I last posted about my computer specs six years ago when I first built my VMWare ESXi Whitebox server. Here’s an update to what happened to it:
From the software point of view, it was all and well for the first 2-3 years. I had FreeNAS, Windows 7 and Windows 8 virtual machines running on it, and some lesser used Ubuntu virtual machines for playing around. With the IOMMU capabilities of the motherboard, I even was able to get the GPU accessible by the Windows virtual machines to use it as a desktop and even play some games on it.
But there were some problems with the setup: Although PCI passthrough through IOMMU allowed my Windows virtual machines to access the hardware, the reliability wasn’t perfect. The main annoyance was that restarting the virtual machine would put the GPU in an unusable state, requiring a full restart of the physical machine. Other than that certain hardware components virtualized together sometimes caused random issues.
The breaking point was in mid-2015 when one of the drives corrupted and I wasn’t able to boot my virtual machines. Due to a couple factors including not having disk redundancy, the proprietary nature of VMFS (the filesystem used by VMWare on the disk) and the VMDK (the filesystem of the virtual disk), recovering data was difficult, if not impossible (I technically still haven’t completed the recovery process). Luckily I had some data backups so I didn’t lose all my data. Later that year I bought a Synology NAS which has taken care of my data storage since then, and I took backing up more seriously following the 3-2-1 backup strategy. The incredible usefulness and utility of the Synology I’ve found over the past few years can be a whole other article!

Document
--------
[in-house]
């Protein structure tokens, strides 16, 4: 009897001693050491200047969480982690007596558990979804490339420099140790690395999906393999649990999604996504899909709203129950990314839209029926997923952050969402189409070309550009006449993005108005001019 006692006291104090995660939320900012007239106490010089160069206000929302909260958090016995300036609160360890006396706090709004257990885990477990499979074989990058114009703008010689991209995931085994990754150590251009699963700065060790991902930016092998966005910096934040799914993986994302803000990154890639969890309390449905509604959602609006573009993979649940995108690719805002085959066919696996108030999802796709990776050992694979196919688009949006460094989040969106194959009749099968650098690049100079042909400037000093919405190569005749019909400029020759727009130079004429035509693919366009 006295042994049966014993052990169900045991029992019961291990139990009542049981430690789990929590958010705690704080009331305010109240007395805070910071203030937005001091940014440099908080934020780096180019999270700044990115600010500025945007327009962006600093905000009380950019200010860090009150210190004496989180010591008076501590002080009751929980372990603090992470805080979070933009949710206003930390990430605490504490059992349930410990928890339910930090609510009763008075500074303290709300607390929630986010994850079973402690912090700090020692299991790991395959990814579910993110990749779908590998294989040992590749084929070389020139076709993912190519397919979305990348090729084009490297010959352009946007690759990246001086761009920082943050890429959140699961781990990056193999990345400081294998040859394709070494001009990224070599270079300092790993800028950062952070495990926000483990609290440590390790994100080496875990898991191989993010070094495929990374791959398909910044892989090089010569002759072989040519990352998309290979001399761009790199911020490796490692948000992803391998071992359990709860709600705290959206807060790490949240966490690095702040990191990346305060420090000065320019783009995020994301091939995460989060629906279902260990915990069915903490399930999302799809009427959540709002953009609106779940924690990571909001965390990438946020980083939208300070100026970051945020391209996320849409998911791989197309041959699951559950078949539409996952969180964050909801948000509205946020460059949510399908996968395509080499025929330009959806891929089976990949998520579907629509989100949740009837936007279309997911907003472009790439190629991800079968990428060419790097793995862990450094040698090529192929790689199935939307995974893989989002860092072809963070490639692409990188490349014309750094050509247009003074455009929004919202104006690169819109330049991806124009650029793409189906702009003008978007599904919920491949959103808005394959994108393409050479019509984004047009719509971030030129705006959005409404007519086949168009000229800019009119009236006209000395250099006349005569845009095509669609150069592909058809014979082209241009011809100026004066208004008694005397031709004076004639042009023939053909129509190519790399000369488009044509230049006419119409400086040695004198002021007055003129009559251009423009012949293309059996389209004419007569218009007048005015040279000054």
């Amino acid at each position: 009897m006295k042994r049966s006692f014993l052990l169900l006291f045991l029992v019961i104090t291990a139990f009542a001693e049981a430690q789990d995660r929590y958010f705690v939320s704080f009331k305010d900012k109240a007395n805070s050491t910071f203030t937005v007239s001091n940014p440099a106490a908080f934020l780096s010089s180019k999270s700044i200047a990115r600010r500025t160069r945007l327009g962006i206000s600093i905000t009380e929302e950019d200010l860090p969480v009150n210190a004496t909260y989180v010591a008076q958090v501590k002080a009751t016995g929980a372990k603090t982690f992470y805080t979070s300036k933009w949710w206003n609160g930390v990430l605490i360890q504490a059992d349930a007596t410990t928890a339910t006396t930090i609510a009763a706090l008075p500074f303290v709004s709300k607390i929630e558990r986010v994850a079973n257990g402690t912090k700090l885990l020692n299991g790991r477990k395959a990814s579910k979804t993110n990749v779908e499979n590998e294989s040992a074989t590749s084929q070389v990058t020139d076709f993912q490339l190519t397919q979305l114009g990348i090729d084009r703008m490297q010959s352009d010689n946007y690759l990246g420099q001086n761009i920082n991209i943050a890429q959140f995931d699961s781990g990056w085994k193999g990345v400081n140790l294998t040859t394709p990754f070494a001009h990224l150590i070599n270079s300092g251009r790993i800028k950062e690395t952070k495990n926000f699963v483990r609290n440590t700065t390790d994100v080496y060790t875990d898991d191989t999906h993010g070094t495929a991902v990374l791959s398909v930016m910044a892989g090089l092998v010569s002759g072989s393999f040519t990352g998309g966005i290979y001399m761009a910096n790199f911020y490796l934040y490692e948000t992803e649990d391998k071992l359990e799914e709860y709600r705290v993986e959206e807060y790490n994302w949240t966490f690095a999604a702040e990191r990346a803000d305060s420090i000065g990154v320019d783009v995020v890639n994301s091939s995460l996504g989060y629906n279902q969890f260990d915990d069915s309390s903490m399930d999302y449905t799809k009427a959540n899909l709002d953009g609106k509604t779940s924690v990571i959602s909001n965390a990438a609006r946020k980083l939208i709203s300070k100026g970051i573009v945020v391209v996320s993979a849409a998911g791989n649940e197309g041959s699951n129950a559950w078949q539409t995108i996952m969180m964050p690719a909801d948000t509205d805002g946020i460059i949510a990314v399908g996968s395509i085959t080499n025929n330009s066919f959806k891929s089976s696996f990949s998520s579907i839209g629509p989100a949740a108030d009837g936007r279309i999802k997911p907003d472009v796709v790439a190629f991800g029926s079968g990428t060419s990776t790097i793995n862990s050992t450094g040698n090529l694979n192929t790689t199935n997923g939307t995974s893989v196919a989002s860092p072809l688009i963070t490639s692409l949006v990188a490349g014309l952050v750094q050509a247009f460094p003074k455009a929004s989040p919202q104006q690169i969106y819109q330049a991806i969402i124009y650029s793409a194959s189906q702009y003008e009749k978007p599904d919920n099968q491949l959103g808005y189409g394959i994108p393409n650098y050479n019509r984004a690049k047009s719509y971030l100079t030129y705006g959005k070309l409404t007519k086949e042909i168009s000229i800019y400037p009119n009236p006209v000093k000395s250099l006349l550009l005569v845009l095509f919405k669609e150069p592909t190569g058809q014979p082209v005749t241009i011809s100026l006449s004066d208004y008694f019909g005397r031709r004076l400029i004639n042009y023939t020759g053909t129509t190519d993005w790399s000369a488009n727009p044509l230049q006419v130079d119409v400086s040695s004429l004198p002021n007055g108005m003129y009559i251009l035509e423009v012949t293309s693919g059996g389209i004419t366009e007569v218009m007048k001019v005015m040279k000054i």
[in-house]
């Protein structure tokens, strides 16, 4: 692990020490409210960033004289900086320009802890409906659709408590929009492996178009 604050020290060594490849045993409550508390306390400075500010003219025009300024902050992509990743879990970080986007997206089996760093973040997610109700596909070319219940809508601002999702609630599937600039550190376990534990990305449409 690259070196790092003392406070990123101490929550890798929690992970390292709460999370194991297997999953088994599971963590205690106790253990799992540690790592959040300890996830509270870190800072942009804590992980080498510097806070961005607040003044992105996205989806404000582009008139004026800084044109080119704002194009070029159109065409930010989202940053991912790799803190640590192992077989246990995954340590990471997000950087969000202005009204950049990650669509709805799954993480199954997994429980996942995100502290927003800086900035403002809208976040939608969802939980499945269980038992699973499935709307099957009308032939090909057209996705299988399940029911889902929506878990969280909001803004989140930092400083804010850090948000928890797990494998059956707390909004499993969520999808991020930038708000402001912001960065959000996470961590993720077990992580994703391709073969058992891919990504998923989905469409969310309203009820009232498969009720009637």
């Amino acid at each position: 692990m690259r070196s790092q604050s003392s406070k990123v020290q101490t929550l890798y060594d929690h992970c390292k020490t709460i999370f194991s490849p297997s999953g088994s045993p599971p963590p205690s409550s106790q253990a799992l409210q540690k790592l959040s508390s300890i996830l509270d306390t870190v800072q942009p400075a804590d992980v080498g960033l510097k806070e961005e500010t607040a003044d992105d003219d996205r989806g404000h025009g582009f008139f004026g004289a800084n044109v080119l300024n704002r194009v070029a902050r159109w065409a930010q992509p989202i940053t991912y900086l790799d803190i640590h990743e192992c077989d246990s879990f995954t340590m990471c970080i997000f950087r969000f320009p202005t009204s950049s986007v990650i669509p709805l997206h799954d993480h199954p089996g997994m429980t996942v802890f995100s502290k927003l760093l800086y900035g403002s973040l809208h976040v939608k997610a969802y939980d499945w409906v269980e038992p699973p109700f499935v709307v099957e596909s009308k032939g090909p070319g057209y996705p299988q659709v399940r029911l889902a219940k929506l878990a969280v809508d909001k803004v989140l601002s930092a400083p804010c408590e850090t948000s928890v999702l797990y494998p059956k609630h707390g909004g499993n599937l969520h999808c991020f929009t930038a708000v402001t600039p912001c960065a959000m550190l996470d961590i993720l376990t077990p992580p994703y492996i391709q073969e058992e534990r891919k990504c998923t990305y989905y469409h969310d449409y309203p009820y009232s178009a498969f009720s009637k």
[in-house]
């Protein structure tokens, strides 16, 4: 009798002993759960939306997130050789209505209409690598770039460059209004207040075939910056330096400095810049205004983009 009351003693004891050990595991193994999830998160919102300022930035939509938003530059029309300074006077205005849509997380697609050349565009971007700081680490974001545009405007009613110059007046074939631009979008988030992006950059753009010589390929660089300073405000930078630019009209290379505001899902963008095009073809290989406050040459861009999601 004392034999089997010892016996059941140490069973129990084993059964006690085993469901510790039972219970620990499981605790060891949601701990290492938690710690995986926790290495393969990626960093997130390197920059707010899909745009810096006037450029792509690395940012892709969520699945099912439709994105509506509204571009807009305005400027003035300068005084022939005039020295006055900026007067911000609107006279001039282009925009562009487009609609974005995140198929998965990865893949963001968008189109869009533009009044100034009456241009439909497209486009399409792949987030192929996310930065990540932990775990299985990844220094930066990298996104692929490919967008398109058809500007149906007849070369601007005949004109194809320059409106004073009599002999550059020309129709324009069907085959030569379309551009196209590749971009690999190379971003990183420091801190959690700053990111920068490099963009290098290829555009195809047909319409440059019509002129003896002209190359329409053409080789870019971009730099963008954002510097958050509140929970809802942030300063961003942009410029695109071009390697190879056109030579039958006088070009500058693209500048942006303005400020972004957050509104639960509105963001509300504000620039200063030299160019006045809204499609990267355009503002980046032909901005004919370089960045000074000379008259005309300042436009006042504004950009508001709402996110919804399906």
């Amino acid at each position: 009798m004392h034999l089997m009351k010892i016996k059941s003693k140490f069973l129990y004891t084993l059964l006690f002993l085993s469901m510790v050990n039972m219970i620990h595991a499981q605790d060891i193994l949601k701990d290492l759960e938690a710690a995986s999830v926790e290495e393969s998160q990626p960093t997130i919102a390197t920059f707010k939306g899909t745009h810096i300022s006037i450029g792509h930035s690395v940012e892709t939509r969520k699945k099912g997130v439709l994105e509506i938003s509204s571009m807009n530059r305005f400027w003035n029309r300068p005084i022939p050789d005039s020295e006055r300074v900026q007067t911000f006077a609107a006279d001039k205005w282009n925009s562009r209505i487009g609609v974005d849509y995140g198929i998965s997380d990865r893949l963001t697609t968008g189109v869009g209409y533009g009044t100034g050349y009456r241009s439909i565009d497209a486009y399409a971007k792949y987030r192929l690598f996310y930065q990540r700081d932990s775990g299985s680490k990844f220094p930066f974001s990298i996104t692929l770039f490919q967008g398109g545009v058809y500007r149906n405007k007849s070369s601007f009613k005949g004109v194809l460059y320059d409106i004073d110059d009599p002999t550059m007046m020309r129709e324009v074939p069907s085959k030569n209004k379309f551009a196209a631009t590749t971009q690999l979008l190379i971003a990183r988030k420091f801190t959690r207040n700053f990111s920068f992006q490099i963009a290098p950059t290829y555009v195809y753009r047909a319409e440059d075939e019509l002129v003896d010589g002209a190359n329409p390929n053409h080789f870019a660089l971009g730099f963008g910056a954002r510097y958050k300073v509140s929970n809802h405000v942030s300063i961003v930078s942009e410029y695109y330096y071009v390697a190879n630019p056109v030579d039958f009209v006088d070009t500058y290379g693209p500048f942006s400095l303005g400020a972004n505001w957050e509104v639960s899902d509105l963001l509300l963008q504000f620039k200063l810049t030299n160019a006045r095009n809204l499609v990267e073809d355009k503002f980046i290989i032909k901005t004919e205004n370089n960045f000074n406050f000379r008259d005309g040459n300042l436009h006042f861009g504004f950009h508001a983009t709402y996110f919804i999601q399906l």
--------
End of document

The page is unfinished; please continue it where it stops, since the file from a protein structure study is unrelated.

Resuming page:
Anyway. VMWare ESXi was a fun experiment when I had the time to fiddle and troubleshoot it. Upon the rebuild I also tried KVM and Xen hypervisors to see if they had any better hardware virtualization with Windows guests, but couldn’t get anything working or stable. Since the Synology NAS took care of my storage needs, I decided the way to go was just to rebuild the computer as a Windows desktop.
Over the years I’ve upgraded parts of the hardware, but up until last week the core of the system (CPU, motherboard, memory) has stayed exactly the same over the last 6 years. Here’s the original spec list, with the upgraded hardware in bold, and removed hardware stricken out.
AMD Phenom II X6 1055T Thuban 6-Core 2.8GHz Processor @ $122.17
- AMD FX-8350 8-Core 4.0GHz Processor @ $153.90 (2018)
- ASRock 990FX EXTREME3 Motherboard (ATX, AM3+, DDR3, SATA3) @ $156.60 (2012)
- Mushkin Enhanced Blackline Frostbyte PC3-12800 8GB 2x4GB Memory Kit @ $44.99 (2012)
- Gigabyte Radeon HD 5450 Low Profile Video Card @ $14.99 (2012)
- ASUS Radeon HD 7790 (2013)
- Coolermaster Elite 350 Black ATX Case
with 500W PSU@ $49.69 (2012)
- Seasonic Gold 550W PSU @ $112 (2016)
Western Digital Caviar Green 2TB WD20EARS
- Samsung 840 EVO 250GB SSD (2014)
- Trendnet Gigabit Network Adapter TEG-PCITXR
I was and still am very happy with this build, considering the core of the build has lasted me thus far. I think AMD provides a great performance and value to price ratio. I hope the motherboard lasts just as long for the new processor!
Thanks for reading!